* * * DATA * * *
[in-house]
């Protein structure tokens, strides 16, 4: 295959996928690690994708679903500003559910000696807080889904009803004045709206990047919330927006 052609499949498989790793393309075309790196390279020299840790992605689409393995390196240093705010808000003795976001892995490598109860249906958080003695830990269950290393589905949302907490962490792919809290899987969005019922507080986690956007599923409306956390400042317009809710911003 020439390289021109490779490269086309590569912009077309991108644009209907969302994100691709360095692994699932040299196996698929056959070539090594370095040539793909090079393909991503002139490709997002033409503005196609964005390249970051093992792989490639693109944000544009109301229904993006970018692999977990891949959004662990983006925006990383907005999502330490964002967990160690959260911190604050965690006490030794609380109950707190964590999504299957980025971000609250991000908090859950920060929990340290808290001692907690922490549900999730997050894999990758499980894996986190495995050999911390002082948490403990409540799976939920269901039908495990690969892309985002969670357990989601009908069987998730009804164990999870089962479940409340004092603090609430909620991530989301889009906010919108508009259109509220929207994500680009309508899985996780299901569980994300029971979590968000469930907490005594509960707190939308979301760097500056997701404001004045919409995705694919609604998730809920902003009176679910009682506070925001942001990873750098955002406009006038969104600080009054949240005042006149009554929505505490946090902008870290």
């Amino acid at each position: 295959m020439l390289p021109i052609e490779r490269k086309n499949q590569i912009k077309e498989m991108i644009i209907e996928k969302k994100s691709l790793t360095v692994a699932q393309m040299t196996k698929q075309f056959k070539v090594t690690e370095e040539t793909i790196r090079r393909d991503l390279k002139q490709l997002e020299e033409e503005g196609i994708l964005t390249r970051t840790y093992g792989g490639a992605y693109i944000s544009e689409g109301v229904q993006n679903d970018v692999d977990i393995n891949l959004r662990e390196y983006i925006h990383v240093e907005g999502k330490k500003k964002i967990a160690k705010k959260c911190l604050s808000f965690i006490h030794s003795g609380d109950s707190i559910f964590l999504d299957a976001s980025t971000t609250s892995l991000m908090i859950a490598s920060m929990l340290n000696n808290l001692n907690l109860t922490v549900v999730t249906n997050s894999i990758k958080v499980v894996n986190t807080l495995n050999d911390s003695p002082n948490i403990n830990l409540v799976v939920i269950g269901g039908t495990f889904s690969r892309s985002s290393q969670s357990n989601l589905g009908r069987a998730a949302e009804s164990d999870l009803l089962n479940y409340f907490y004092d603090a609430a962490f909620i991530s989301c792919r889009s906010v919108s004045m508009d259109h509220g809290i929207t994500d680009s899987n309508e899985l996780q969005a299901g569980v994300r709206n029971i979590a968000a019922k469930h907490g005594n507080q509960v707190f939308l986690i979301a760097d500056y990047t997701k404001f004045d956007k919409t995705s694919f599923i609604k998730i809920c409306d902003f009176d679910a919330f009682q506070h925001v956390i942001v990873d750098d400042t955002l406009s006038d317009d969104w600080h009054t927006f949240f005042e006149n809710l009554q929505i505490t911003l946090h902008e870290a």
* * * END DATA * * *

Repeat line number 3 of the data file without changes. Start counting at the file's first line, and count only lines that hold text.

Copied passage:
């Amino acid at each position: 295959m020439l390289p021109i052609e490779r490269k086309n499949q590569i912009k077309e498989m991108i644009i209907e996928k969302k994100s691709l790793t360095v692994a699932q393309m040299t196996k698929q075309f056959k070539v090594t690690e370095e040539t793909i790196r090079r393909d991503l390279k002139q490709l997002e020299e033409e503005g196609i994708l964005t390249r970051t840790y093992g792989g490639a992605y693109i944000s544009e689409g109301v229904q993006n679903d970018v692999d977990i393995n891949l959004r662990e390196y983006i925006h990383v240093e907005g999502k330490k500003k964002i967990a160690k705010k959260c911190l604050s808000f965690i006490h030794s003795g609380d109950s707190i559910f964590l999504d299957a976001s980025t971000t609250s892995l991000m908090i859950a490598s920060m929990l340290n000696n808290l001692n907690l109860t922490v549900v999730t249906n997050s894999i990758k958080v499980v894996n986190t807080l495995n050999d911390s003695p002082n948490i403990n830990l409540v799976v939920i269950g269901g039908t495990f889904s690969r892309s985002s290393q969670s357990n989601l589905g009908r069987a998730a949302e009804s164990d999870l009803l089962n479940y409340f907490y004092d603090a609430a962490f909620i991530s989301c792919r889009s906010v919108s004045m508009d259109h509220g809290i929207t994500d680009s899987n309508e899985l996780q969005a299901g569980v994300r709206n029971i979590a968000a019922k469930h907490g005594n507080q509960v707190f939308l986690i979301a760097d500056y990047t997701k404001f004045d956007k919409t995705s694919f599923i609604k998730i809920c409306d902003f009176d679910a919330f009682q506070h925001v956390i942001v990873d750098d400042t955002l406009s006038d317009d969104w600080h009054t927006f949240f005042e006149n809710l009554q929505i505490t911003l946090h902008e870290a």